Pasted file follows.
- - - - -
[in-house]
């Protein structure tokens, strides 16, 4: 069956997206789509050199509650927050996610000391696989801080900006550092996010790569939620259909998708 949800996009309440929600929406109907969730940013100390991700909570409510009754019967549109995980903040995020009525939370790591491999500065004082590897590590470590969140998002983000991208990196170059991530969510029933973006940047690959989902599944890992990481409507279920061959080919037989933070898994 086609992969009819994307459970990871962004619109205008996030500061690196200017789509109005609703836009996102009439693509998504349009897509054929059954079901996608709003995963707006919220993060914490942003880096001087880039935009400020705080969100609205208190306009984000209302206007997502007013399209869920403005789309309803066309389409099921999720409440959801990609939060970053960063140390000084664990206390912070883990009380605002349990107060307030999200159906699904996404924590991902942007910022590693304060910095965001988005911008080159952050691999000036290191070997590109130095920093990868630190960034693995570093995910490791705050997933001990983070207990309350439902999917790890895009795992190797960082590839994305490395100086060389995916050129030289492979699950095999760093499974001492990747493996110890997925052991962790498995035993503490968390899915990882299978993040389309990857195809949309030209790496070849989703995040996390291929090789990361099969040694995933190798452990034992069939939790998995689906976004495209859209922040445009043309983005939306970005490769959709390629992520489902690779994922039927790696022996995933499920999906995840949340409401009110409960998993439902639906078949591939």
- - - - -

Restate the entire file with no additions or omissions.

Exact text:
[in-house]
């Protein structure tokens, strides 16, 4: 069956997206789509050199509650927050996610000391696989801080900006550092996010790569939620259909998708 949800996009309440929600929406109907969730940013100390991700909570409510009754019967549109995980903040995020009525939370790591491999500065004082590897590590470590969140998002983000991208990196170059991530969510029933973006940047690959989902599944890992990481409507279920061959080919037989933070898994 086609992969009819994307459970990871962004619109205008996030500061690196200017789509109005609703836009996102009439693509998504349009897509054929059954079901996608709003995963707006919220993060914490942003880096001087880039935009400020705080969100609205208190306009984000209302206007997502007013399209869920403005789309309803066309389409099921999720409440959801990609939060970053960063140390000084664990206390912070883990009380605002349990107060307030999200159906699904996404924590991902942007910022590693304060910095965001988005911008080159952050691999000036290191070997590109130095920093990868630190960034693995570093995910490791705050997933001990983070207990309350439902999917790890895009795992190797960082590839994305490395100086060389995916050129030289492979699950095999760093499974001492990747493996110890997925052991962790498995035993503490968390899915990882299978993040389309990857195809949309030209790496070849989703995040996390291929090789990361099969040694995933190798452990034992069939939790998995689906976004495209859209922040445009043309983005939306970005490769959709390629992520489902690779994922039927790696022996995933499920999906995840949340409401009110409960998993439902639906078949591939």